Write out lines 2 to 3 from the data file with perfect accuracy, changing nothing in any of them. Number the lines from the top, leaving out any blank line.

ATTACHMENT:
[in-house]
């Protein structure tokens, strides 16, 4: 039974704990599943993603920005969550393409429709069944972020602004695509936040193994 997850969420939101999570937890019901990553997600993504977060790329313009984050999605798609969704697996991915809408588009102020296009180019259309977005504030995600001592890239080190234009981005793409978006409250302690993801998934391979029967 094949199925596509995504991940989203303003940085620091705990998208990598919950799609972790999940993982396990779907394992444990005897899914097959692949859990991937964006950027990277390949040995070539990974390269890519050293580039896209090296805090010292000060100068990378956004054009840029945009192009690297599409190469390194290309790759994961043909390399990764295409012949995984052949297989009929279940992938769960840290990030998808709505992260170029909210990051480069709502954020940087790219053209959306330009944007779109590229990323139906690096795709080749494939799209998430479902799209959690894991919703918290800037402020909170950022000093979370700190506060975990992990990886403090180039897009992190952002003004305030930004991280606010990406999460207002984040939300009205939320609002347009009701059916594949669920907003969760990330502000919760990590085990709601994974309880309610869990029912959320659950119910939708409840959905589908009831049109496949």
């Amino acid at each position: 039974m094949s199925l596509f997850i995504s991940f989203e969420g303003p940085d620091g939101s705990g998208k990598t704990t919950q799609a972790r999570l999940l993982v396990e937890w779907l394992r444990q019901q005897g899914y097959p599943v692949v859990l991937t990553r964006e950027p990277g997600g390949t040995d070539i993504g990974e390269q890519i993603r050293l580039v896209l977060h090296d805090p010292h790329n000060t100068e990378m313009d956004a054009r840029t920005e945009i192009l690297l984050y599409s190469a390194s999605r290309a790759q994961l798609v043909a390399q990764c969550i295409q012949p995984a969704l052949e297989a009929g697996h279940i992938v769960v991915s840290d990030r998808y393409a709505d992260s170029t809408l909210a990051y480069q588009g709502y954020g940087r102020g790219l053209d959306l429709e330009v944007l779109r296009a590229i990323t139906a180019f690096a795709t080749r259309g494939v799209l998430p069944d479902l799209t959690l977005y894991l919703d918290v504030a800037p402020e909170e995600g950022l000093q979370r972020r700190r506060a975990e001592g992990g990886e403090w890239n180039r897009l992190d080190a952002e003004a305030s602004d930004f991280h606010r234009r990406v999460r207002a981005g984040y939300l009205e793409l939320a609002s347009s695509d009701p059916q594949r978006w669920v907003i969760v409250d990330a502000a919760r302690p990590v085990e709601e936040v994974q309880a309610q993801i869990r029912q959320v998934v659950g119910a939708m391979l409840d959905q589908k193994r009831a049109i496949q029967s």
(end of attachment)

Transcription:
């Protein structure tokens, strides 16, 4: 039974704990599943993603920005969550393409429709069944972020602004695509936040193994 997850969420939101999570937890019901990553997600993504977060790329313009984050999605798609969704697996991915809408588009102020296009180019259309977005504030995600001592890239080190234009981005793409978006409250302690993801998934391979029967 094949199925596509995504991940989203303003940085620091705990998208990598919950799609972790999940993982396990779907394992444990005897899914097959692949859990991937964006950027990277390949040995070539990974390269890519050293580039896209090296805090010292000060100068990378956004054009840029945009192009690297599409190469390194290309790759994961043909390399990764295409012949995984052949297989009929279940992938769960840290990030998808709505992260170029909210990051480069709502954020940087790219053209959306330009944007779109590229990323139906690096795709080749494939799209998430479902799209959690894991919703918290800037402020909170950022000093979370700190506060975990992990990886403090180039897009992190952002003004305030930004991280606010990406999460207002984040939300009205939320609002347009009701059916594949669920907003969760990330502000919760990590085990709601994974309880309610869990029912959320659950119910939708409840959905589908009831049109496949």
């Amino acid at each position: 039974m094949s199925l596509f997850i995504s991940f989203e969420g303003p940085d620091g939101s705990g998208k990598t704990t919950q799609a972790r999570l999940l993982v396990e937890w779907l394992r444990q019901q005897g899914y097959p599943v692949v859990l991937t990553r964006e950027p990277g997600g390949t040995d070539i993504g990974e390269q890519i993603r050293l580039v896209l977060h090296d805090p010292h790329n000060t100068e990378m313009d956004a054009r840029t920005e945009i192009l690297l984050y599409s190469a390194s999605r290309a790759q994961l798609v043909a390399q990764c969550i295409q012949p995984a969704l052949e297989a009929g697996h279940i992938v769960v991915s840290d990030r998808y393409a709505d992260s170029t809408l909210a990051y480069q588009g709502y954020g940087r102020g790219l053209d959306l429709e330009v944007l779109r296009a590229i990323t139906a180019f690096a795709t080749r259309g494939v799209l998430p069944d479902l799209t959690l977005y894991l919703d918290v504030a800037p402020e909170e995600g950022l000093q979370r972020r700190r506060a975990e001592g992990g990886e403090w890239n180039r897009l992190d080190a952002e003004a305030s602004d930004f991280h606010r234009r990406v999460r207002a981005g984040y939300l009205e793409l939320a609002s347009s695509d009701p059916q594949r978006w669920v907003i969760v409250d990330a502000a919760r302690p990590v085990e709601e936040v994974q309880a309610q993801i869990r029912q959320v998934v659950g119910a939708m391979l409840d959905q589908k193994r009831a049109i496949q029967s």